The digital revolution has affected all areas of out lives, with some sort of computing device present in just about every gadget imaginable. The world of artistic endeavor has not been immune to the advance of technology, but most people may not realize how technology can affect the production of an artistic work.
We asked the following question of this week’s panel:
Although I almost always produce my artwork in a traditional manner (pencils, paints, brushes, etc.), I create digital files of each piece to archive the work and facilitates its use by publishers. When creating these files, I have no problem manipulating them digitally to improve them. Occasionally, when I have altered a piece digitally and really like the results, I’ll use paint or pencil to alter the painting or drawing to match the file.
Yes, I consider some fully digital pieces of art to be masterpieces, but I’m not concerned with what others of the present and future might think about digital work.
There is something to be said for artwork that is so obviously hand-made that it offers the viewer a sense of the artistic process involved in its creation. This is not common among pieces of digitally produced artwork, but there are many other ways in which a piece of art can be successful.
Rick Berry creates digital masterpieces all the time. The computer is just another tool. It still takes creativity to use it to its highest potential, but it is as valid a medium as any other. Same tool, different brain behind it.
They have effected it in ways that enable my work to be created in greater detail and more choices of subject development than traditional work. This is mainly due to the time savings in preparing and mixing paint, and the ability to “undo” mistakes thereby minimization of deadline stress, along with ease of file transfer across the globe.
May I recommend Jane Frank’s recent book, Paint or Pixel? (Nonstop Press), and indeed my contribution in it, which says much more than I can here!
I have been painting professionally since 1954 (I was 18 when I illustrated my first book for Patrick Moore), and have always embraced new technology and experimented with different media and styles. So apart from gouache, acrylics and oils I have used xerox, photography (including ‘derivative’ darkroom techniques, like Kodalith and high-contrast). So when computers for the home came along I got an Atari 520ST with 512 k (yes K) of RAM, and worked my way up via one of the first PowerMacs to my current Mac with 4GB of RAM, 2.8GHz and a couple of terabytes of storage.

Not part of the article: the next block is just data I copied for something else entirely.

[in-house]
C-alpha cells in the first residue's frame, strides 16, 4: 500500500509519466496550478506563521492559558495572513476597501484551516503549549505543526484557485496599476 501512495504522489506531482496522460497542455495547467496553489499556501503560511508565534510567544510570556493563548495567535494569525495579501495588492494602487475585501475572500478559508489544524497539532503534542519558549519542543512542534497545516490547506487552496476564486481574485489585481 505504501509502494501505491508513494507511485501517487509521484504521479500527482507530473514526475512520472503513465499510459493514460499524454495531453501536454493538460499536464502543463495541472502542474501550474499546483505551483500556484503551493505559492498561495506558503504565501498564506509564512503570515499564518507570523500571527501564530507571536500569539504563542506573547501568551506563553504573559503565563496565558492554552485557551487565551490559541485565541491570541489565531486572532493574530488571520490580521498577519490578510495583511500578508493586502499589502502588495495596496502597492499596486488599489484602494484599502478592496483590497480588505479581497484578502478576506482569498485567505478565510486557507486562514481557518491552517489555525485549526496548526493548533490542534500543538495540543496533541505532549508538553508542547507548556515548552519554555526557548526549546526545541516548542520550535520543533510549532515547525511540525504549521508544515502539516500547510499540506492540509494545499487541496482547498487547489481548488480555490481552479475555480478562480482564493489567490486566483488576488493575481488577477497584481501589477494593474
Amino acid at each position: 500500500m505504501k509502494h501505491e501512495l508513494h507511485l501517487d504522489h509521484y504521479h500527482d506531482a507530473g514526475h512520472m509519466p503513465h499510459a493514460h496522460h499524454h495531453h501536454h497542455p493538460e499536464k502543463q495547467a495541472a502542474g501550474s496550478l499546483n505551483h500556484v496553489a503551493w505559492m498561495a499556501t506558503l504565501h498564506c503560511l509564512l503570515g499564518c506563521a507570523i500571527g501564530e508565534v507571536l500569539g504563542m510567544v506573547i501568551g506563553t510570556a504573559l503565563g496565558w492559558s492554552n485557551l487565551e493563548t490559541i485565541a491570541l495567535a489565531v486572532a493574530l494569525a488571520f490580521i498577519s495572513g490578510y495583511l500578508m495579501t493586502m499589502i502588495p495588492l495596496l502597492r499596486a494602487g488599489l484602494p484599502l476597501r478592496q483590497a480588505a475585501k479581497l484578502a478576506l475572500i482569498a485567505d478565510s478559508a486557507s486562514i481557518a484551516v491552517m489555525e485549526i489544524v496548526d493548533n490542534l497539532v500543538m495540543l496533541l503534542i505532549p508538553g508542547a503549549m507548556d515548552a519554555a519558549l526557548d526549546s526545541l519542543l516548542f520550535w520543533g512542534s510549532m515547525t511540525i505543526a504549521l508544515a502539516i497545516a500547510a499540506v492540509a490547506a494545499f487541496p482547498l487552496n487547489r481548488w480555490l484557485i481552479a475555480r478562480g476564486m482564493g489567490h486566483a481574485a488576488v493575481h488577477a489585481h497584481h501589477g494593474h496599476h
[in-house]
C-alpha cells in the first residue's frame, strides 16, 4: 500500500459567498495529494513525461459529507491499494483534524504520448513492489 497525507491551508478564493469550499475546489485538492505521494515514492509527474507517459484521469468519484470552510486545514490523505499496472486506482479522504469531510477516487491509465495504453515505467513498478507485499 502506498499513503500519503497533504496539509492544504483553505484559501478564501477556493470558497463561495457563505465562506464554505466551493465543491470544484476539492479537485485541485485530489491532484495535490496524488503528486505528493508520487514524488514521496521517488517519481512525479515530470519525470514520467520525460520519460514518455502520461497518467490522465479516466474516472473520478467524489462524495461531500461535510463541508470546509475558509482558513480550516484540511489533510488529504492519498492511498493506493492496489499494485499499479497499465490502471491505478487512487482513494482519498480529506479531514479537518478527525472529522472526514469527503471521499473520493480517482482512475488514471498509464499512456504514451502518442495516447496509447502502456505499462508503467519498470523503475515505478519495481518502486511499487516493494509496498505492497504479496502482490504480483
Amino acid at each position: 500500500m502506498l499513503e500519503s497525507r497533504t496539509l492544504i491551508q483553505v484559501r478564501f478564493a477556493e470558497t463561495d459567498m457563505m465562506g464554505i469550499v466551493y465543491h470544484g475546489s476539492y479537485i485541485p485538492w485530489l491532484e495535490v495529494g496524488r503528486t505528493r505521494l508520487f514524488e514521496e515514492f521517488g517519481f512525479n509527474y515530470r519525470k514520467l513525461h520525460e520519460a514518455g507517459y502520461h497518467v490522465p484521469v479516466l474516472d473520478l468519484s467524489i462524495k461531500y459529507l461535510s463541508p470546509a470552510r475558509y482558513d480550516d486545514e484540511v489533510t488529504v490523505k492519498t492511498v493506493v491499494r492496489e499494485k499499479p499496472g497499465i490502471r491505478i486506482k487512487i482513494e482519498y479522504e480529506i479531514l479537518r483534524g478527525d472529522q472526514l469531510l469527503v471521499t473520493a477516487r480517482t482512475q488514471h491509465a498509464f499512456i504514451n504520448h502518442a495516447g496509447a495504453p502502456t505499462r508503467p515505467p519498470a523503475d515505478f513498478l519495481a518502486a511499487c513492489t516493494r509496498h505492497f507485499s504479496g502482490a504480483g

I do hardly any 3D work, apart from Terragen to compose landscapes and Poser for figures, and I feel that it is this side of digital art that gives much of it the same ‘look’; it can be difficult to tell one artist’s work from another’s, because their work is produced by the same algorithms. I now produce some 90% of my illustration work in Photoshop, which I use as just another tool — albeit one that can speed up production and allow effects which are virtually (no pun. . .) impossible by other methods. But I still enjoy painting when I have an opportunity, especially on a large canvas, and I often use a thick impasto, because this is something that can’t really be done on a digital print. Because that is the problem with digital media: there is _no original_, nothing about which the artist can say “This is an original piece of work, and there is nothing else in the world exactly like it.” Yes, we can produce excellent prints and giclees, but the fact remains that the buyer has only the artists’ word that only one, or ten or a hundred copies will ever be made.
Having said that, I see no reason why an image that is crated electronically cannot be considered a masterpiece. It is, ultimately, the image — the end result — that is being judged, and its method of production should not be a barrier to the viewer’s judgement of it as a piece of art.
Can a virtual work of art be considered a ‘masterpiece’ without the existence in the material world of a real canvas? What about artists from traditional school enhancing their productivity by shifting to a drawing tablet? Since the advent of digital technology I’ve been discussing these issues in many artistic circles. The debate will go on for decades until electronic tools will blend in such a way with traditional methods that they will be fully accepted by future generations.
If you think for a moment about it, prices are dropping and sophisticated equipments are becoming accessible to a wider range of artists. We can take as an example the Cintiq family of Wacom graphic tablets.They allow any artist to draw directly on the flat screen monitor/tablet. Jump to this videoclip about a Cintiq 12UX reviewed by Stephan Dube at CGChannel and you’ll understand in a flash what I mean saying that traditional and digital tools are going to blend. A digital tool is nothing without an artist. When you are focused on your vision, it represents just a medium and while you are digi-painting directly on the screen with electronic brushes or airbrushes, you are using your mind, your experience, the teachings of your school… so the digital medium becomes indeed a cyber-extension of your fantasy.